-Rhea, Maddoc’s wife

I was uncertain about picking up this book.

The truth is, while I love Tracy Hickman’s work in collaboration with Margaret Weis (especially for the Dragonlance and Death Gate books), I wasn’t enthused by the one solo offering of his that I had read.  On the other hand, I figured that perhaps that work was an aberration-so I picked up Mystic Warrior, the first in the Bronze Canticles series.  Just goes to show that it’s often a good idea to give someone another chance.

The setting of the Bronze Canticles is actually a trio of settings-three worlds that are seemingly separate, yet in a strange way connected.  One world, Aerbon, is populated by dwarves and humans who live at the whims of five mighty dragons.  The world of Sine’shai is inhabited by faeries, at war with Famadorians-creatures such as centaurs, satyrs, and minotaurs-and with each other.  And finally, there is G’tok, a world inhabited by goblins-and by the unmoving remains of great metallic Titans, as well as assorted mechanical devices that no longer seem to work.

The connection between these worlds seem to focus through the dreams/visions of certain people in each world.  In Sine’shai, the Fae Seeker named Dwynwyn is featured in the dreams.  In G’tok, an “engineer” named Mimic seems to have had a vision or two of his own.  And in Aerbon-well, it seems that a number of people have been afflicted by these dreams.  One such is Galen Arvad, a blacksmith; not only does he have the dreams, he also has the dubious gift of hearing the conversation of inanimate objects.  Unfortunately, this marks him as one of the Elect on this world-people who are taken away by the Inquisitors of the Pir Drakonis (“People of the Dragon”).  Galen was able to avoid being discovered for a long time-but luck runs out sometime, and it happens early in the book.

Mystic Warrior is primarily concerned with the actions of Galen, and others that he comes into contact with on Aerbon.  The Inquisitor Tragget is fairly central to the story, as he not only hold a significant position in the Vasskan Church, he also secretly shares the dreams that Galen has.  Also of note is Maddoc, a fellow who is-for lack of a better term-imprisoned with Galen, who believes that real life is the dream, and his dreams are the reality (and he has one of the best lines of the book:  watch for the Secret Brotherhood…!).  And while those who are Elected are generally considered dead to the world, Galen’s wife, Berkita, isn’t quite willing to give up on him, nor is his friend-the dwarf Cephas.  (And while I like the character of Cephas, I hate his style of speech.  It probably wouldn’t bother me if I knew if “er” was a noun, verb, adjective….)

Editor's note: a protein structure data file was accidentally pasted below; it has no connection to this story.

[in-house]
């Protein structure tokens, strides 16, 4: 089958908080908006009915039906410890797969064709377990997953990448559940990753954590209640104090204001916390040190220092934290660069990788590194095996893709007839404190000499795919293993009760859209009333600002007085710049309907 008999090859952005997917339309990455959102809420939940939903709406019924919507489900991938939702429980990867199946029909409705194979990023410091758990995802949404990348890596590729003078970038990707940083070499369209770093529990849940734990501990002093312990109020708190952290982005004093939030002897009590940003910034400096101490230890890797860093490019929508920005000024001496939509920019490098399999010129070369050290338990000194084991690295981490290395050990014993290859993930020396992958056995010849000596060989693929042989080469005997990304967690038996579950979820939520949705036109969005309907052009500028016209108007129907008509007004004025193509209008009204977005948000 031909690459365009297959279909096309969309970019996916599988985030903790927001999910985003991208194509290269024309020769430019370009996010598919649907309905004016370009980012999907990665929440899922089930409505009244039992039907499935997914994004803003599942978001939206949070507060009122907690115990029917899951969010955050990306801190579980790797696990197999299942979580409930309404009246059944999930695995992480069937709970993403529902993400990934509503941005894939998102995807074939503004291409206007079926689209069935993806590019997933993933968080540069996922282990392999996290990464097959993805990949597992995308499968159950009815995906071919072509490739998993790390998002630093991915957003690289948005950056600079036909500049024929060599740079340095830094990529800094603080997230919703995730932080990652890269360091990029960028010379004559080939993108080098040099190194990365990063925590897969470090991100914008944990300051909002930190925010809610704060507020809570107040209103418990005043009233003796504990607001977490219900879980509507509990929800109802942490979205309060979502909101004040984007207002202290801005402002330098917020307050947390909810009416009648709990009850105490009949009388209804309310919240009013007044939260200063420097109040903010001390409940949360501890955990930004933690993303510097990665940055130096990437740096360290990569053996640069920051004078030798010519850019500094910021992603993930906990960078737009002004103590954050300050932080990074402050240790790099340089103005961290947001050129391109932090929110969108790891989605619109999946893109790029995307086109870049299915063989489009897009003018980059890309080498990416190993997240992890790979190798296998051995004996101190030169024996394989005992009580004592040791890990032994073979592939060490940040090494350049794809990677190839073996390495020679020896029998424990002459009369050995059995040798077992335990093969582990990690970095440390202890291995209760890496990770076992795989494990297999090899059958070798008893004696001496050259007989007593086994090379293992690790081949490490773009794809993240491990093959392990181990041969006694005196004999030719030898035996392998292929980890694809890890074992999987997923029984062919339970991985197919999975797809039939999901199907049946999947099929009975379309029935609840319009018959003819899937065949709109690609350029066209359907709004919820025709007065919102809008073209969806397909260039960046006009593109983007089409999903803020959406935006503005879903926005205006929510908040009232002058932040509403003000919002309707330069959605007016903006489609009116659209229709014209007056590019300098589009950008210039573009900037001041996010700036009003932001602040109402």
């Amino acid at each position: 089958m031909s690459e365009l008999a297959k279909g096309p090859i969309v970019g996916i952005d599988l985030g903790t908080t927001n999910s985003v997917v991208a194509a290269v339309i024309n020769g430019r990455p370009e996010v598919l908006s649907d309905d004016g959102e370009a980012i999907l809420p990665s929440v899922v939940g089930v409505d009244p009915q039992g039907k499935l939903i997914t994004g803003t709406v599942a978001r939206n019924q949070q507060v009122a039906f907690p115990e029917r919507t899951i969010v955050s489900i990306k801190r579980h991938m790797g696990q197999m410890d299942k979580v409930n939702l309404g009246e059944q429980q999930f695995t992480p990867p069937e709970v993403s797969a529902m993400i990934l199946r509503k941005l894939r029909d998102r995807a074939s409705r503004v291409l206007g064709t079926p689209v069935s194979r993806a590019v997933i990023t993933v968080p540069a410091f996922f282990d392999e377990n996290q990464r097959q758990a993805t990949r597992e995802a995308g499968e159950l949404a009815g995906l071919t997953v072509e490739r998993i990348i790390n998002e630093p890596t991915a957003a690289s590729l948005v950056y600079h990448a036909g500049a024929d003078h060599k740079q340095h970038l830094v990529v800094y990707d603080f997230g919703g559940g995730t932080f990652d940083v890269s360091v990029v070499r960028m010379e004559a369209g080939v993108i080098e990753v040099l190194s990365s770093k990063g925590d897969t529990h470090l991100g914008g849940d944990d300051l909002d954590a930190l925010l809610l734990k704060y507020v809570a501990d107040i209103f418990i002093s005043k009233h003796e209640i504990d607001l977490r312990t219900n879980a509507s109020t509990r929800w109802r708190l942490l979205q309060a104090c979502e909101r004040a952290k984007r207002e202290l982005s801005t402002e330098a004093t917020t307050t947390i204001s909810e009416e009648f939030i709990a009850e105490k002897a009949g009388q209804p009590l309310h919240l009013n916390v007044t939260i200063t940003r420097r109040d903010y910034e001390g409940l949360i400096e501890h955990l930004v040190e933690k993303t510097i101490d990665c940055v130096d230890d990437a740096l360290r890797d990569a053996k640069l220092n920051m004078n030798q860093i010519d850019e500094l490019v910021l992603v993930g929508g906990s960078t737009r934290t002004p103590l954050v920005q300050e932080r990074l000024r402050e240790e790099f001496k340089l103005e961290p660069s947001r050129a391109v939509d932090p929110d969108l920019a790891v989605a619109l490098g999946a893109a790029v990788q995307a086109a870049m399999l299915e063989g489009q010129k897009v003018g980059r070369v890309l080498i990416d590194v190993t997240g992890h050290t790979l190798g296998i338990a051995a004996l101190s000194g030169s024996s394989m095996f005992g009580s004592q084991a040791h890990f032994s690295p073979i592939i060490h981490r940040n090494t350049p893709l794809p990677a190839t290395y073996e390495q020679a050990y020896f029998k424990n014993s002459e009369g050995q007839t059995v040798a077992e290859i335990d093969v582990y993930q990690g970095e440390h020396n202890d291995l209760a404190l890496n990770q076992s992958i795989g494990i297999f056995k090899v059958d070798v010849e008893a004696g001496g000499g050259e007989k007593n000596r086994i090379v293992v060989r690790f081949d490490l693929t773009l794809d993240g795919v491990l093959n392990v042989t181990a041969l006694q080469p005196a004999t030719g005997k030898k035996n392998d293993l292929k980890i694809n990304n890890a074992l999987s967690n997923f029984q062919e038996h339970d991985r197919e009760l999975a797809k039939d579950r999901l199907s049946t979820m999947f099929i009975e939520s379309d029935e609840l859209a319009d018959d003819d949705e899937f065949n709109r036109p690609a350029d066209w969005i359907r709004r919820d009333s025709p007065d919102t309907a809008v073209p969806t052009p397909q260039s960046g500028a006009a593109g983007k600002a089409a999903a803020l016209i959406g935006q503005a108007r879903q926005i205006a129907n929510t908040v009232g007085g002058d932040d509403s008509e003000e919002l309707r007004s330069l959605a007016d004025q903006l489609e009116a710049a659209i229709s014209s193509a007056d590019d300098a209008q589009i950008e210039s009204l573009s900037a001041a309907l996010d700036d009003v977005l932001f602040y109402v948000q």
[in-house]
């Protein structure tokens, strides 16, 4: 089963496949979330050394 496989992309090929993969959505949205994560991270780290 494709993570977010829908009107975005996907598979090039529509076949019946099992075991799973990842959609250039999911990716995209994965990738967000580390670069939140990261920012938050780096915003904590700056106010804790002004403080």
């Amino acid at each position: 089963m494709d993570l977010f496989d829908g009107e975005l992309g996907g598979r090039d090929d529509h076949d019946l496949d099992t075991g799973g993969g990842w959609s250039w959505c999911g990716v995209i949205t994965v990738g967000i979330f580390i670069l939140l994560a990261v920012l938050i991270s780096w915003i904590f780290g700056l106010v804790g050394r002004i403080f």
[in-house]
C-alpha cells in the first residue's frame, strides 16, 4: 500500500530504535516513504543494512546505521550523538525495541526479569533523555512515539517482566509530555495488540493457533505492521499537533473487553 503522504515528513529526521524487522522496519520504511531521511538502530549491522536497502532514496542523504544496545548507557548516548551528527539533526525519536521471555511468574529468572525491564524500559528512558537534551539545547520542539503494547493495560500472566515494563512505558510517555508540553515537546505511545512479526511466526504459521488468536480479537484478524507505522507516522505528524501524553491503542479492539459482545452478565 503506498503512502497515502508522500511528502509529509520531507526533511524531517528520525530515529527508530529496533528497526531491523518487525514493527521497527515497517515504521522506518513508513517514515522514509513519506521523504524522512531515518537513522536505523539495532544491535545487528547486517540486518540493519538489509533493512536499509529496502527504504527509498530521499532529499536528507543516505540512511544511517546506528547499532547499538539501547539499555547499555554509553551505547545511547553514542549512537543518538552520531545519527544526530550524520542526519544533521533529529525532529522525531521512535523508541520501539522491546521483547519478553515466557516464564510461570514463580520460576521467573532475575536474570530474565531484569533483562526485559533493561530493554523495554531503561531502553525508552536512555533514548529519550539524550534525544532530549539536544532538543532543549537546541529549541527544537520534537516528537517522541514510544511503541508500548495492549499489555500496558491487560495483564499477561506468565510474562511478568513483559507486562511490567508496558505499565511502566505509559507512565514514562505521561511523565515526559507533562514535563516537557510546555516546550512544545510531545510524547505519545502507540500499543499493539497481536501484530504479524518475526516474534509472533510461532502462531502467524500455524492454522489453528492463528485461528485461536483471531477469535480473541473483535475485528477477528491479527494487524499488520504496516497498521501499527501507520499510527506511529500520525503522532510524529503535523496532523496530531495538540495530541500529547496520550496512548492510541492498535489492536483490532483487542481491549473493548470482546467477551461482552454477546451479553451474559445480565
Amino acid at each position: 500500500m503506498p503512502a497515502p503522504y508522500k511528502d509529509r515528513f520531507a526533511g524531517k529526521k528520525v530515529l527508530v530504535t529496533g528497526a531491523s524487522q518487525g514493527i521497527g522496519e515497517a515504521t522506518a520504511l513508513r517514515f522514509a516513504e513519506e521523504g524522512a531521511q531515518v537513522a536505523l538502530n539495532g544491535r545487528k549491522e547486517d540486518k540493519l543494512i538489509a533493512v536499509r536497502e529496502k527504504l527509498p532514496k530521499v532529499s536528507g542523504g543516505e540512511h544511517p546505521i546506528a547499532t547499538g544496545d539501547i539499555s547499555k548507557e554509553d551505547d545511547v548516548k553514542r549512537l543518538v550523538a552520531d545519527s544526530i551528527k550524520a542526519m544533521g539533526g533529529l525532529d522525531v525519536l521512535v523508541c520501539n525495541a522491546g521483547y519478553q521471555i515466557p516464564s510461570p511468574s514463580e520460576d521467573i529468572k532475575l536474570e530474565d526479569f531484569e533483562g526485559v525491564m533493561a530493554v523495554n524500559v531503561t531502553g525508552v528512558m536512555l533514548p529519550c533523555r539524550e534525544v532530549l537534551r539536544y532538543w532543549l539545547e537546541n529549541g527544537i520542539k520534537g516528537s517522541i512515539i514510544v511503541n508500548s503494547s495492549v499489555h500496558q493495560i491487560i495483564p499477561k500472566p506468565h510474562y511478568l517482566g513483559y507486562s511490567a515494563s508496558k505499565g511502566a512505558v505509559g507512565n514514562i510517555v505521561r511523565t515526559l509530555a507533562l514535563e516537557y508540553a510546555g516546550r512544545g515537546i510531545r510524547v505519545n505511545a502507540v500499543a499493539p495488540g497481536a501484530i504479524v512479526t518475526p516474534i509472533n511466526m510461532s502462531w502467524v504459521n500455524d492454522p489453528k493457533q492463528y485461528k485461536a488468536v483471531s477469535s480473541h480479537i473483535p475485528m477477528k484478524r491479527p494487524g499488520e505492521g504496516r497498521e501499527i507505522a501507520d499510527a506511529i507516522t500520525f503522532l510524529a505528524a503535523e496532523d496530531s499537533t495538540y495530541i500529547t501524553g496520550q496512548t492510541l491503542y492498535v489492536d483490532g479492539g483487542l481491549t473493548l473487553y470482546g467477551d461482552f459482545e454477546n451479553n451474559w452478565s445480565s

There’s a bit of time spent with the Fae in the book as well, and I have to say that I found it an interesting take on such beings.  When reading about faeries, one tends to think of trickery, deception, and mostly frivolous; one doesn’t expect them to be at war with everyone-and I certainly didn’t expect to see that the Fae do not lie-period.  Truth is very important to them, and the position of Seeker is dedicated to discovering new truths; such truths may even turn the tides of war.  As far as the goblins…well, to be honest, while I hope to see a bit more of them, I was a little underwhelmed by Mimic and his work to move up the social ladder (thanks to his knack for getting a mechanical device to actually work).  Still, we’re early in the series, and a lot can happen in future books.

As far as magic goes:  well, it’s interesting.  It’s certainly different than your usual hocus-pocus, and it’s a little tricky to understand; fortunately, there’s an appendix that helps describe it, along with other major details about the setting.

I found Mystic Warrior to be a fairly good read, and a great improvement over the last solo effort of his that I’d read (although I must give credit where credit is due:  this book wasn’t a solo effort; Laura Hickman is the co-author, and I don’t want to miss acknowledging credit to her).  While much was revealed about Aerbon in this book, there’s still mysteries to discover, and we haven’t really scratched the surface of G’tok, nor do we have anything remotely resembling resolution in Sine’shai-which means there’s plenty of room to explore in the next books.  I’d say that this has the makings of a pretty good series.

Categories: The Bronze Canticles | Tags: , , , | Leave a comment

Blog at